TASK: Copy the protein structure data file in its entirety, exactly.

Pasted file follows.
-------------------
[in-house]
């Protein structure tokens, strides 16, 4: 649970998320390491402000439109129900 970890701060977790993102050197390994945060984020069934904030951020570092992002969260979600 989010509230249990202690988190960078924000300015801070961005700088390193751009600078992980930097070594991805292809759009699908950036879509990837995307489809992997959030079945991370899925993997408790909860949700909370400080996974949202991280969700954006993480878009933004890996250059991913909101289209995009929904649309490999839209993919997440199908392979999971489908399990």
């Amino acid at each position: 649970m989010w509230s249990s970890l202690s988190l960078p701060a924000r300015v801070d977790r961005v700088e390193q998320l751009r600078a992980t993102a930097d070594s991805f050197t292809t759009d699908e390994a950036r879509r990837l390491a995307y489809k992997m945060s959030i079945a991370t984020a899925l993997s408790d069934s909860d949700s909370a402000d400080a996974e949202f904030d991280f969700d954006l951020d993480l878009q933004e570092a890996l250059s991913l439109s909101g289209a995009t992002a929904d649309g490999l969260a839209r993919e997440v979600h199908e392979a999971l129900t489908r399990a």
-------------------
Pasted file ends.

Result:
[in-house]
């Protein structure tokens, strides 16, 4: 649970998320390491402000439109129900 970890701060977790993102050197390994945060984020069934904030951020570092992002969260979600 989010509230249990202690988190960078924000300015801070961005700088390193751009600078992980930097070594991805292809759009699908950036879509990837995307489809992997959030079945991370899925993997408790909860949700909370400080996974949202991280969700954006993480878009933004890996250059991913909101289209995009929904649309490999839209993919997440199908392979999971489908399990």
């Amino acid at each position: 649970m989010w509230s249990s970890l202690s988190l960078p701060a924000r300015v801070d977790r961005v700088e390193q998320l751009r600078a992980t993102a930097d070594s991805f050197t292809t759009d699908e390994a950036r879509r990837l390491a995307y489809k992997m945060s959030i079945a991370t984020a899925l993997s408790d069934s909860d949700s909370a402000d400080a996974e949202f904030d991280f969700d954006l951020d993480l878009q933004e570092a890996l250059s991913l439109s909101g289209a995009t992002a929904d649309g490999l969260a839209r993919e997440v979600h199908e392979a999971l129900t489908r399990a």